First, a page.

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Can this explain the double-slit experiment by a classical way?

  1. Aug 15, 2013 #1
    Hello.
    I found it very strange that matter behave as a wave and started thinking a lot...
    I have seen a video previously explaining this experiment and when I saw this:
    347503adnan.png
    In red is the first path and in blue the second path.
    Could it be the answer?
    At the end of the video, in the screen of the experiment, we can see two big lines and at the edges lines that goes lighter just like experiments using electrons.
    Also the electrons are small, so if they collide with wall they would be a bigger pattern just like in the double-slit experiment.
    No?


    Thank you.
     
  2. jcsd
  3. Aug 15, 2013 #2

    ZapperZ

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    This is a common fallacy.

    Remember that in the double slit experiment, the initial condition is IDENTICAL all the time, i.e. you have a monoenergetic beam with a very specific momentum. That's the idealized starting condition.

    What this means classically is that all the "balls" can be aimed exactly at a particular location ALL THE TIME. I can hit that same slit and at the wall of the slit identically every single time! If that's the case, what do you think is the result after these balls passes through the slits? Do you think you'll get the same distribution?

    Secondly, and this is crucial to understand especially if you are not in science. You simply cannot make a handwaving argument such as this. There must be some quantitative estimation of the result, i.e. you need to use some sort of a classical distribution and make a quantitative prediction on how the result will look like. Physics isn't just saying "what goes up must come down". It must also say "when and where it comes down". So for your proposal to be taken seriously, it MUST have that quantitative calculation. And for this case, you need to show what your initial momentum/energy distribution of the balls are, and then calculate the trajectory of these balls if they hit either one single spot on the slit, of multiple spots on the slits, and then show the distribution pattern on the screen.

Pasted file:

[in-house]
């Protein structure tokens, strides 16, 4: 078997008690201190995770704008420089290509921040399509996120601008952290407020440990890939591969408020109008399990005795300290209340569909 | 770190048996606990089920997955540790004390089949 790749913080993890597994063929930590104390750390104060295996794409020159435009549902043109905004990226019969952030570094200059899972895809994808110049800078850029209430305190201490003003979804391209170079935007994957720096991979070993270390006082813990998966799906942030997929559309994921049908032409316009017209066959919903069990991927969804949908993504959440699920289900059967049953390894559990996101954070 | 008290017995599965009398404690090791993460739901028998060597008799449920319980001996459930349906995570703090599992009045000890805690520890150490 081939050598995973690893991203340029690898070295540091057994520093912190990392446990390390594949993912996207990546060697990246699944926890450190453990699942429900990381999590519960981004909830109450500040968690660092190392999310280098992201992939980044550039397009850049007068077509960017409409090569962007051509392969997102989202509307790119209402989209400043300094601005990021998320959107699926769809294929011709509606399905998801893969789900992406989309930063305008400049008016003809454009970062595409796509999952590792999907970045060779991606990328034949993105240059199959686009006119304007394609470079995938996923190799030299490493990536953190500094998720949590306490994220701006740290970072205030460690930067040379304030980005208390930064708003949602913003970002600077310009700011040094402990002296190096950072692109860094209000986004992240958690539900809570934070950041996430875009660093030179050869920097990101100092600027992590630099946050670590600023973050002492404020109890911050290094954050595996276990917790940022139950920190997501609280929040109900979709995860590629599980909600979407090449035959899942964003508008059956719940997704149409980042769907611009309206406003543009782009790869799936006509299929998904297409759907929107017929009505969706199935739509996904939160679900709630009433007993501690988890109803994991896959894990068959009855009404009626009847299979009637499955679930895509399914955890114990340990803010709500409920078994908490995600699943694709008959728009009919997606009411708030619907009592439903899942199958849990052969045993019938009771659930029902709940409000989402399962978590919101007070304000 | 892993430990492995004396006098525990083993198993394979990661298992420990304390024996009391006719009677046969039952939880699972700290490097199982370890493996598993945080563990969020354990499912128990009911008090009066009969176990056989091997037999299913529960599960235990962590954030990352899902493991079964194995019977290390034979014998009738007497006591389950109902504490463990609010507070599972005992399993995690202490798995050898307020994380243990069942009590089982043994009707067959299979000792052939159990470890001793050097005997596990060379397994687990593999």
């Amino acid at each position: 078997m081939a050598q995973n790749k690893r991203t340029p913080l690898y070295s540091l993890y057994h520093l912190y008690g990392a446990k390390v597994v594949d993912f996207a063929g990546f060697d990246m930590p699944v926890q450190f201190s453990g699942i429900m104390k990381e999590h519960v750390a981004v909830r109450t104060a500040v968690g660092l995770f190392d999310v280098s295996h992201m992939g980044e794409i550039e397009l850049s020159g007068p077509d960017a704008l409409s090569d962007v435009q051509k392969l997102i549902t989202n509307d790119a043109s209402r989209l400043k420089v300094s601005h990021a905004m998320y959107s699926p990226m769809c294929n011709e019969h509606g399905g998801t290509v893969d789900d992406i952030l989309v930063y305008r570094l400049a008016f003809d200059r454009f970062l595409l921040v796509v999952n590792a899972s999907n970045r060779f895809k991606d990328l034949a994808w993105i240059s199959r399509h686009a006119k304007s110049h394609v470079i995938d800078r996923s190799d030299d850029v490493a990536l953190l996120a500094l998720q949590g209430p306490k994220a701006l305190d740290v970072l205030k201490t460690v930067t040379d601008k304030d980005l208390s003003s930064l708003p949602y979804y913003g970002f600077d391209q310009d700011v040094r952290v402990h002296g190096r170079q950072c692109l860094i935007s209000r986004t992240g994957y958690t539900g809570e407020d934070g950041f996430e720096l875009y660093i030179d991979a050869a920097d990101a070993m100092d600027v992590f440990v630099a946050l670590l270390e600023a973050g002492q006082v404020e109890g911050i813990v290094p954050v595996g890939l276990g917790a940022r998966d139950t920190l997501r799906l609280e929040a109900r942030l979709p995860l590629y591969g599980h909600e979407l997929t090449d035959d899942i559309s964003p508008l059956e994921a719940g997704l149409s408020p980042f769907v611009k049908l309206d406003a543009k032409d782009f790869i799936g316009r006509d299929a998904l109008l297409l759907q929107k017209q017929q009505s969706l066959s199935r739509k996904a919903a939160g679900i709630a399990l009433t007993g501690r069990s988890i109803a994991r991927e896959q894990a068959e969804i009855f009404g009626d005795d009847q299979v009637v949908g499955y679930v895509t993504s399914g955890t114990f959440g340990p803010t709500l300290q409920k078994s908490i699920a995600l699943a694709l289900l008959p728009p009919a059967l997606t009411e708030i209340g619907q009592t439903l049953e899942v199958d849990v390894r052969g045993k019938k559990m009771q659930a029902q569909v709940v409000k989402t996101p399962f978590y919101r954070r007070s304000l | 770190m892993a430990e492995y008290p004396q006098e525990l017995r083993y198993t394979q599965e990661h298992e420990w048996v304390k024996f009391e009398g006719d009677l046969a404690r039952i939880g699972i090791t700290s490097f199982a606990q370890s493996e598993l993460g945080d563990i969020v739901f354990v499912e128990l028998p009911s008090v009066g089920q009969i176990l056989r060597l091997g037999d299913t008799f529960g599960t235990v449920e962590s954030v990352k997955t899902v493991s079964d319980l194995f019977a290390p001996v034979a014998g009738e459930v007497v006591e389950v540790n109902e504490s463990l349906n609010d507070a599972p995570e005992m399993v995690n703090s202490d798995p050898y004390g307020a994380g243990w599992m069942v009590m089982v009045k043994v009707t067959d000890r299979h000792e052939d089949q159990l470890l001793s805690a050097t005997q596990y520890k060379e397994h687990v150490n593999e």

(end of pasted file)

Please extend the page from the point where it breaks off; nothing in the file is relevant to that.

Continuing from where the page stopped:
Otherwise, it is a handwaving argument.

    BTW, you might want to also consider how you would apply your scenario when I show you a similar interference pattern made by superconducting current when they pass through two different circuit branches. It is the identical experiment to the double slit. Or, use the Michaelson-Morley interferrometer where instead of two slits, you instead have a beam splitter that separates the beam into two different paths. Where is the equivalent "bounce off the slit walls" in those two examples?

    Zz.
     
  4. Aug 15, 2013 #3

    f95toli

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    Also, if you actually simulate a "bouncing ball" system like this you will find that you will still not get anynthing similar to an interference pattern, unless you specify a VERY contrived initial distribution (not to mention the right width and thickness of the slits etc).

    So no, it does not work.

    A friend of my wrote a simulation like this as an excersise when we were undergraduates (I guess we must have been working on Monte Carlo techniques), I don't think it is available on the web anymore (this was 15 years ago); but there must be other applets out there that will do the same thing.
     
  5. Aug 15, 2013 #4
    It do when I made a 2 dimensional simulation.
    Also the wall is radiating electromagnetic radiation that we must include in account.
     
  6. Aug 15, 2013 #5

    ZapperZ

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    Then you are proposing your own new theory. If you think you are able to do that, then you've ignored the PF Rules that you had agreed to. Please re-read it.

    Zz.
     
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